And God spoke all these words: “I am the LORD your God, who brought you out of Egypt, out of the land of slavery.” — Exodus 20:1–2
The Torah portion for this week is Yitro, which means “Jethro,” from Exodus 18:1–20:23, and the Haftorah is from Isaiah 6:1–13.
Finally, the moment we have all been waiting for — the giving of the Ten Commandments at Mount Sinai. For weeks, we’ve been leading up to this monumental event. We read about the journey of the children of Israel to Egypt, about their enslavement, and about Moses, the Egyptian prince turned savior of Israel. We experienced the ten plagues and the parting of the Red Sea. Finally, at long last, we have arrived at Mount Sinai.
What a moment! “ . . . There was thunder and lightning, with a thick cloud over the mountain, and a very loud trumpet blast . . . Mount Sinai was covered with smoke, because the LORD descended on it in fire” (Exodus 19:16–18). For the first – and only – time, God revealed Himself to an entire nation and He gave us the Ten Commandments to follow and live by.
We can imagine the anticipation as God revealed Commandment Number One: “I am the LORD your God, who brought you out of Egypt, out of the land of slavery.” But wait a second! That sounds much more like an introduction than a commandment! What action are we supposed to take or not take? Most of the other commandments begin, “You shall . . .” or “You shall not . . .” What shall we do, or shall we not do here?
To answer that question we need to ask another one. Why does God refer to Himself as the God “Who brought you out of Egypt” and not the God Who created the world? Surely the creation of the world was God’s most famous act!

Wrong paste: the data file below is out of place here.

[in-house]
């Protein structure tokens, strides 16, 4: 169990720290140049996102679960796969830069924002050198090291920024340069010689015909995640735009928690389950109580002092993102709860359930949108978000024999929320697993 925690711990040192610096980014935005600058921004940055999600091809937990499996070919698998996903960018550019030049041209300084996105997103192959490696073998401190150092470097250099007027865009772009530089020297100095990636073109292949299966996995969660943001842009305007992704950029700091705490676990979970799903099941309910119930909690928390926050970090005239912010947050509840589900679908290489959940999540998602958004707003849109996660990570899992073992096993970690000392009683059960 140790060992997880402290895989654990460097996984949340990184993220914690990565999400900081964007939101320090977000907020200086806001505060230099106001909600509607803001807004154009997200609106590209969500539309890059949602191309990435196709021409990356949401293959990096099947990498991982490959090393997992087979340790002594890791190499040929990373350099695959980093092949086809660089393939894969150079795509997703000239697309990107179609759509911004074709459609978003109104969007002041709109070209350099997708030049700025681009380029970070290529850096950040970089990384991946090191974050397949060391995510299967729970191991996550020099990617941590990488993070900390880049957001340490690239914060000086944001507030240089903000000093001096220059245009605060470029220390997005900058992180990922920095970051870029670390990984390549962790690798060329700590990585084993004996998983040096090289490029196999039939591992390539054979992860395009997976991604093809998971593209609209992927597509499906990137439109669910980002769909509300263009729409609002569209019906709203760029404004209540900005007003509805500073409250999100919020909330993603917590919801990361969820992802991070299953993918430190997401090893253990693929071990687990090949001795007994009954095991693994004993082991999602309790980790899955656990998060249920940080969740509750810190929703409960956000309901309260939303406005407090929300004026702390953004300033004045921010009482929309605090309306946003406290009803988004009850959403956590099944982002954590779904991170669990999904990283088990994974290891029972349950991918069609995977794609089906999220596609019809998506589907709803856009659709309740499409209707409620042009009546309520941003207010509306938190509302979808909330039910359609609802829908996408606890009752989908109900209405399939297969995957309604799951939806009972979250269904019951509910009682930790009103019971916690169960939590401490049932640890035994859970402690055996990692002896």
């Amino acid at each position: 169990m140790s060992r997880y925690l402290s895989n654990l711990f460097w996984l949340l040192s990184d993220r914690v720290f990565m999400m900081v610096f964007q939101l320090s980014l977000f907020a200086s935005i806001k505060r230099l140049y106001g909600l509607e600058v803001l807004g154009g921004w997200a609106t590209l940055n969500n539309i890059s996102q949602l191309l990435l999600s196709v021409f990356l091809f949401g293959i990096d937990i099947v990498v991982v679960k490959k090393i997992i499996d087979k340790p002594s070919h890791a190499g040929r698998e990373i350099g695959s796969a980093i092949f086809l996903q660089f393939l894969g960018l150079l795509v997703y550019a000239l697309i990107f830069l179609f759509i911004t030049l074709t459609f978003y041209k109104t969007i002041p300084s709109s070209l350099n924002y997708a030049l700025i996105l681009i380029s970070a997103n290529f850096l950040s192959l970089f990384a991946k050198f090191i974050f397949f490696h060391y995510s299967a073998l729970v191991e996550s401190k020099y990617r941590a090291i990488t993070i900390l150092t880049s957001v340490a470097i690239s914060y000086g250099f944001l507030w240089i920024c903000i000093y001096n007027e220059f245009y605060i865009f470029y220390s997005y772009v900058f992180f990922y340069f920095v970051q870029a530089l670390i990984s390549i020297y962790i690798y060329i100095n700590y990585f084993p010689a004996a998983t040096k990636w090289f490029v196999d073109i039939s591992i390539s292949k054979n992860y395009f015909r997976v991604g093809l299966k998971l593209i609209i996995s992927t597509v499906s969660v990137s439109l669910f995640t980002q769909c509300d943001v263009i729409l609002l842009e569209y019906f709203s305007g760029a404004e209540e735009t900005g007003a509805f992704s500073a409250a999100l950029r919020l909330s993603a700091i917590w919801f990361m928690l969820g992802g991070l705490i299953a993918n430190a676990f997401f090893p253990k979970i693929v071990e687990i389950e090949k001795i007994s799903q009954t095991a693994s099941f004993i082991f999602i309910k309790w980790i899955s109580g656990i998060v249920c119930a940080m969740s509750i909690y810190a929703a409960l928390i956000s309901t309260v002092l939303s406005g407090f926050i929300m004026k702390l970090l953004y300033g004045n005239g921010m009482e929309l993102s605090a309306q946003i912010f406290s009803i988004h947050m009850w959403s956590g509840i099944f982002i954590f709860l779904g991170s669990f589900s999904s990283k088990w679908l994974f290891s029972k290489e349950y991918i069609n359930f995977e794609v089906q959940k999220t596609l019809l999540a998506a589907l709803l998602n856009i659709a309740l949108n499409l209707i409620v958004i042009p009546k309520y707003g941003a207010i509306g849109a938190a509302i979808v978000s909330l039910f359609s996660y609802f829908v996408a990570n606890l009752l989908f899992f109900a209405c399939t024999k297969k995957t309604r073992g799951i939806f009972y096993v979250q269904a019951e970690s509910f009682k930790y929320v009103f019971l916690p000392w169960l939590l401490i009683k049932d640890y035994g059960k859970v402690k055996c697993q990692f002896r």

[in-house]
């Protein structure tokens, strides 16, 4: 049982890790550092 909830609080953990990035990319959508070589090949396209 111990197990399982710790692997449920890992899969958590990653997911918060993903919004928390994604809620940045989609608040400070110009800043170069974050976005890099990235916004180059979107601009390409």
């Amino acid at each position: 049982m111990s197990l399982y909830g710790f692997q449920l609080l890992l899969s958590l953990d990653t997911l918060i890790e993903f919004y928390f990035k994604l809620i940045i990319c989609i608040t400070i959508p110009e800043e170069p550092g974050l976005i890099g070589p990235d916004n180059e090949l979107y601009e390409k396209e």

The answer is because God wants us to know Him not only as the Creator of the world, but also as its Sustainer. God didn’t make our world and then move on to other things. God is involved in the world and in our personal world, right here, right now. That’s why God referred to Himself as the God Who took the Israelites out of Egypt. That was an event that they experienced on a personal and intimate level. And God wanted them – and us — to know that He is oh-so-very personal, involved in every minutia of life, from the smallest molecule to the greatest ocean and certainly in the lives of us all.
According to the Jewish sages, that’s the meaning of the First Commandment — we are obligated to know that God is part of our lives at every single moment. Knowing that God is present at all times will completely define how we live our lives.
Take a moment and reflect upon God’s presence in your life and allow that knowledge to color the picture of your day. Fulfilling the First Commandment leads to richer, more meaningful days!